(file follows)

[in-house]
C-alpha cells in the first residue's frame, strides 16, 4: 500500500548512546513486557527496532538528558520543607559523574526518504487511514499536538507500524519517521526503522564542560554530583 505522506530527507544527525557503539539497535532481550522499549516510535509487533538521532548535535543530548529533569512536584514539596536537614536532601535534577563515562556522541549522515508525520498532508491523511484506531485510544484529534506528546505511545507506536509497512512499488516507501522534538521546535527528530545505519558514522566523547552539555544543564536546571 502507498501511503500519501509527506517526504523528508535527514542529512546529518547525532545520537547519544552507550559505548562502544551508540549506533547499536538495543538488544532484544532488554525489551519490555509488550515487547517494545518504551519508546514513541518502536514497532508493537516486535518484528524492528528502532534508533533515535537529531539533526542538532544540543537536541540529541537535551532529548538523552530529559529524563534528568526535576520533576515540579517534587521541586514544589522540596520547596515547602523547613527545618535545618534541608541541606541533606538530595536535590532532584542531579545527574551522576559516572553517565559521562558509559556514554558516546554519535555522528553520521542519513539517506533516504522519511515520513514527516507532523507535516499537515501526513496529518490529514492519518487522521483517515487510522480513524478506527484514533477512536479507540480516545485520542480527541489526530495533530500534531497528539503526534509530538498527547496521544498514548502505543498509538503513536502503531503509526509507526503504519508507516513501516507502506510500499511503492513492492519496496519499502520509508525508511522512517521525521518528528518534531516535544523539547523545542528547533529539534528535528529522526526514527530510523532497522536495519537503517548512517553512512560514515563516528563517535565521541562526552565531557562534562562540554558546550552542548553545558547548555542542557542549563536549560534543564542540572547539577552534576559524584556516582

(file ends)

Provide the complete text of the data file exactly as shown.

[in-house]
C-alpha cells in the first residue's frame, strides 16, 4: 500500500548512546513486557527496532538528558520543607559523574526518504487511514499536538507500524519517521526503522564542560554530583 505522506530527507544527525557503539539497535532481550522499549516510535509487533538521532548535535543530548529533569512536584514539596536537614536532601535534577563515562556522541549522515508525520498532508491523511484506531485510544484529534506528546505511545507506536509497512512499488516507501522534538521546535527528530545505519558514522566523547552539555544543564536546571 502507498501511503500519501509527506517526504523528508535527514542529512546529518547525532545520537547519544552507550559505548562502544551508540549506533547499536538495543538488544532484544532488554525489551519490555509488550515487547517494545518504551519508546514513541518502536514497532508493537516486535518484528524492528528502532534508533533515535537529531539533526542538532544540543537536541540529541537535551532529548538523552530529559529524563534528568526535576520533576515540579517534587521541586514544589522540596520547596515547602523547613527545618535545618534541608541541606541533606538530595536535590532532584542531579545527574551522576559516572553517565559521562558509559556514554558516546554519535555522528553520521542519513539517506533516504522519511515520513514527516507532523507535516499537515501526513496529518490529514492519518487522521483517515487510522480513524478506527484514533477512536479507540480516545485520542480527541489526530495533530500534531497528539503526534509530538498527547496521544498514548502505543498509538503513536502503531503509526509507526503504519508507516513501516507502506510500499511503492513492492519496496519499502520509508525508511522512517521525521518528528518534531516535544523539547523545542528547533529539534528535528529522526526514527530510523532497522536495519537503517548512517553512512560514515563516528563517535565521541562526552565531557562534562562540554558546550552542548553545558547548555542542557542549563536549560534543564542540572547539577552534576559524584556516582